The car chase sequence took three weeks to film, with Brent Cross car park being used to simulate Hamburg (although the final leap was filmed on location). A stunt involving setting fire to three vehicles produced more smoke than anticipated, causing a member of the public to call the fire brigade. Two locations from previous Bond films were used: Brosnan and Hatcher's love scene was filmed at Stoke Poges golf club, which had been featured in Goldfinger, and the bay where they search for Carver's stealth boat is Khow-Ping-Khan island near Phuket, Thailand, previously used for The Man with the Golden Gun.
During filming, there were reports of disputes on set. The Daily Mail reported that Spottiswoode and Feirstein were no longer on speaking terms and that crew members had threatened to resign, with one saying "All the happiness and teamwork which is the hallmark of Bond has disappeared completely." This was denied by Brosnan who claimed "It was nothing more than good old creative argy-bargy", with Spottiswoode saying "It has all been made up...Nothing important really went wrong." Spottiswoode did not return to direct the next film; he said the producers asked him, but he was too tired. Apparently, Brosnan and Hatcher feuded briefly during filming due to her arriving late onto the set one day. The matter was quickly resolved though and Brosnan apologized to Hatcher after realizing she was pregnant and was late for that reason.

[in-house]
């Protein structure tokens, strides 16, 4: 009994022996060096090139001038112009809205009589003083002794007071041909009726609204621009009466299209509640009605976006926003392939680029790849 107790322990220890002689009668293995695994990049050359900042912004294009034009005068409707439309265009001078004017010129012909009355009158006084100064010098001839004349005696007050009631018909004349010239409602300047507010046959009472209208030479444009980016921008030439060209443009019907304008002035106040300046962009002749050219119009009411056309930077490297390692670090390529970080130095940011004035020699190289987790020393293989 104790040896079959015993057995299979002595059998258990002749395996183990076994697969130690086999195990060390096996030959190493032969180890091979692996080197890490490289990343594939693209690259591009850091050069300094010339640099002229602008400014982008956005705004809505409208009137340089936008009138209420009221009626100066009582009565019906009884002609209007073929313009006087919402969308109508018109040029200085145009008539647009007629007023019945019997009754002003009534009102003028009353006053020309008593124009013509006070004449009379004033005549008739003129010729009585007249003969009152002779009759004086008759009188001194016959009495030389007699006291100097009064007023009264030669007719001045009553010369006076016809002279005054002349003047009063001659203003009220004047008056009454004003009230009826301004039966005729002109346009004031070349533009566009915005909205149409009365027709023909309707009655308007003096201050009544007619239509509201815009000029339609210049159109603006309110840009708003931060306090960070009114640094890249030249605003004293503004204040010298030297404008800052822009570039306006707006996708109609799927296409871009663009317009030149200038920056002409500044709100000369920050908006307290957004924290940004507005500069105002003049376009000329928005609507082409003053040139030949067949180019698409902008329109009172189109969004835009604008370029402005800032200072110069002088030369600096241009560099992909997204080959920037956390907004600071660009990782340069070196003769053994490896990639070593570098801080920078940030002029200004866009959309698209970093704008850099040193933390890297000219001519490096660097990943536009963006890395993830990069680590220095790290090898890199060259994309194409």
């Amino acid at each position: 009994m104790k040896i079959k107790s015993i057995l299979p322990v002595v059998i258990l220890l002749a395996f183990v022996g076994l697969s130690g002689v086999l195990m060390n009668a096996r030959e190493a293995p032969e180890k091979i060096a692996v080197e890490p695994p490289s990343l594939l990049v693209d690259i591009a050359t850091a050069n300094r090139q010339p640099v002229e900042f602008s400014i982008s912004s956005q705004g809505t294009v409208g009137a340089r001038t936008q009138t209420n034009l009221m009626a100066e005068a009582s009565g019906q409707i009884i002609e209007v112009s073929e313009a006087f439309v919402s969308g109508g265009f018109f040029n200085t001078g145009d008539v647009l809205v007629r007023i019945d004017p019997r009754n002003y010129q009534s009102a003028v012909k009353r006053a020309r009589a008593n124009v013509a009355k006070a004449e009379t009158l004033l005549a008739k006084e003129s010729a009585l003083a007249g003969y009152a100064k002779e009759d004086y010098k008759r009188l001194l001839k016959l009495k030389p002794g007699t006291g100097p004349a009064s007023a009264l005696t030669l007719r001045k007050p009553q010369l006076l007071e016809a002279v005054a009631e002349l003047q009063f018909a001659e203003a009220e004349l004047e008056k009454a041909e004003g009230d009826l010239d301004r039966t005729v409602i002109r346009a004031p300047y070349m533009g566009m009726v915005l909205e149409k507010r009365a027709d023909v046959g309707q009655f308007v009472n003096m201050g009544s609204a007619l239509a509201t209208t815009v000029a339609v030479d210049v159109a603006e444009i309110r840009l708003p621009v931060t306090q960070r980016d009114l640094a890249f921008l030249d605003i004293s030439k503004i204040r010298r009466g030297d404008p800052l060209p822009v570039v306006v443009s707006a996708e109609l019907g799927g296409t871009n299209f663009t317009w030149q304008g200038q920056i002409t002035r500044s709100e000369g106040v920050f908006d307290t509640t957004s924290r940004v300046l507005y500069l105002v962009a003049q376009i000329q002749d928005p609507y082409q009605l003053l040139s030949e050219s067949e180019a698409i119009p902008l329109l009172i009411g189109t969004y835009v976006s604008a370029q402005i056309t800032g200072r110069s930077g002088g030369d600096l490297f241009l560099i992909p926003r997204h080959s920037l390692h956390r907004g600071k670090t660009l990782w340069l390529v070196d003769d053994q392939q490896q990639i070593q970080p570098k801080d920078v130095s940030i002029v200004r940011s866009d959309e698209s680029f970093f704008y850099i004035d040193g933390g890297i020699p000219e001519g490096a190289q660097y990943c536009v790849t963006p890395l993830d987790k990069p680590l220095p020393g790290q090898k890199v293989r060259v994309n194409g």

Barbara Broccoli chose David Arnold to score Tomorrow Never Dies on a recommendation from prolific James Bond films composer John Barry. Arnold had come to Barry's attention through his successful cover interpretations in Shaken and Stirred: The David Arnold James Bond Project, which featured major artists performing the former James Bond title songs in new arrangements. The film's score combined techno music with a recognisably Barry-inspired 'classic Bond' sound–notably Arnold borrowed from Barry's score for From Russia with Love. For the music for the indoor car chase sequence, Arnold enlisted the help of the band Propellerheads, who had worked with him before on Shaken and Stirred. The soundtrack's reception was good, with Filmtracks describing it as "an excellent tribute to the entire series of Bond score", and Arnold was brought back to score all the subsequent films, four more to date. The theme was chosen through a competitive process. There were around twelve submissions, including songs from Swan Lee, Pulp, Saint Etienne, Marc Almond, Sheryl Crow, and David Arnold. Crow's song was chosen for the main titles while David Arnold's song Surrender, performed by k.d. lang, was used for the end titles, its melody cropping up throughout the film. Both songs include the title as a lyric–"tomorrow never dies"–a first for the series; and this was the fourth Bond film to have different opening and closing songs. Two different versions of the soundtrack album were released, the first lacking music from the second half of the film, and the second lacking the songs. Pulp's effort was retitled as Tomorrow Never Lies and appeared as a b-side on their single "Help The Aged". Moby created a remix of the original James Bond theme to be used for the movie. The original version of the Pulp offering can be heard on the Deluxe Edition of This Is Hardcore as a rough mix.